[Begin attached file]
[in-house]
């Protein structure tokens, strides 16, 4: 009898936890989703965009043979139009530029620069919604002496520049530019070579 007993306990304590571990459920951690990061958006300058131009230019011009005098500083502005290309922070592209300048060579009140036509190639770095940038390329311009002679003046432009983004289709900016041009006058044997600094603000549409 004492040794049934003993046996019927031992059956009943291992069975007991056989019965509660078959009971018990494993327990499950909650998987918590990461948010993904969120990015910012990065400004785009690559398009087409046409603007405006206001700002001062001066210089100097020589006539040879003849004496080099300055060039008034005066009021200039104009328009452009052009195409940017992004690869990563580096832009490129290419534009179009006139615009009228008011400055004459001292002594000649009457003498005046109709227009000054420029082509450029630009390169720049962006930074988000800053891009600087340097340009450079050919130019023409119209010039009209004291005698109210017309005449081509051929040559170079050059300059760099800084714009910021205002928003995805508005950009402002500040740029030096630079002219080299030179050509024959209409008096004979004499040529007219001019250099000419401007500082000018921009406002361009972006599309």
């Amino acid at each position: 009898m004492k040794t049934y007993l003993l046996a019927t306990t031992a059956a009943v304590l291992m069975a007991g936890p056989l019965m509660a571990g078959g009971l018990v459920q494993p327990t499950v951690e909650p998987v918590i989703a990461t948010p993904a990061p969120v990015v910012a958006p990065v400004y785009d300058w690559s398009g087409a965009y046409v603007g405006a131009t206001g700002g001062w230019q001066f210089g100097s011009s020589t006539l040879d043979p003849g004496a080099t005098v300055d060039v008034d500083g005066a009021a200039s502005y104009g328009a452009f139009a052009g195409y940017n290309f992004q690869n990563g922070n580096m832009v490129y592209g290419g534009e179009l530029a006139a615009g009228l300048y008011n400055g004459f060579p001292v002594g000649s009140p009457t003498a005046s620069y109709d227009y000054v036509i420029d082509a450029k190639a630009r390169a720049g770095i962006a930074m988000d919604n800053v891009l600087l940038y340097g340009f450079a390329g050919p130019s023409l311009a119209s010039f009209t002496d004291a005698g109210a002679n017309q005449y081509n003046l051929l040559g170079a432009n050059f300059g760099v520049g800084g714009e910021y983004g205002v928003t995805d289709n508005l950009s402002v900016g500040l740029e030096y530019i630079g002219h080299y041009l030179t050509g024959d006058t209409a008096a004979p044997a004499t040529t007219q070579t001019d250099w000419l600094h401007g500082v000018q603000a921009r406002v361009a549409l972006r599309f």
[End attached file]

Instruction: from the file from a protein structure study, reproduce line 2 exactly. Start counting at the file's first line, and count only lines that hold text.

């Protein structure tokens, strides 16, 4: 009898936890989703965009043979139009530029620069919604002496520049530019070579 007993306990304590571990459920951690990061958006300058131009230019011009005098500083502005290309922070592209300048060579009140036509190639770095940038390329311009002679003046432009983004289709900016041009006058044997600094603000549409 004492040794049934003993046996019927031992059956009943291992069975007991056989019965509660078959009971018990494993327990499950909650998987918590990461948010993904969120990015910012990065400004785009690559398009087409046409603007405006206001700002001062001066210089100097020589006539040879003849004496080099300055060039008034005066009021200039104009328009452009052009195409940017992004690869990563580096832009490129290419534009179009006139615009009228008011400055004459001292002594000649009457003498005046109709227009000054420029082509450029630009390169720049962006930074988000800053891009600087340097340009450079050919130019023409119209010039009209004291005698109210017309005449081509051929040559170079050059300059760099800084714009910021205002928003995805508005950009402002500040740029030096630079002219080299030179050509024959209409008096004979004499040529007219001019250099000419401007500082000018921009406002361009972006599309």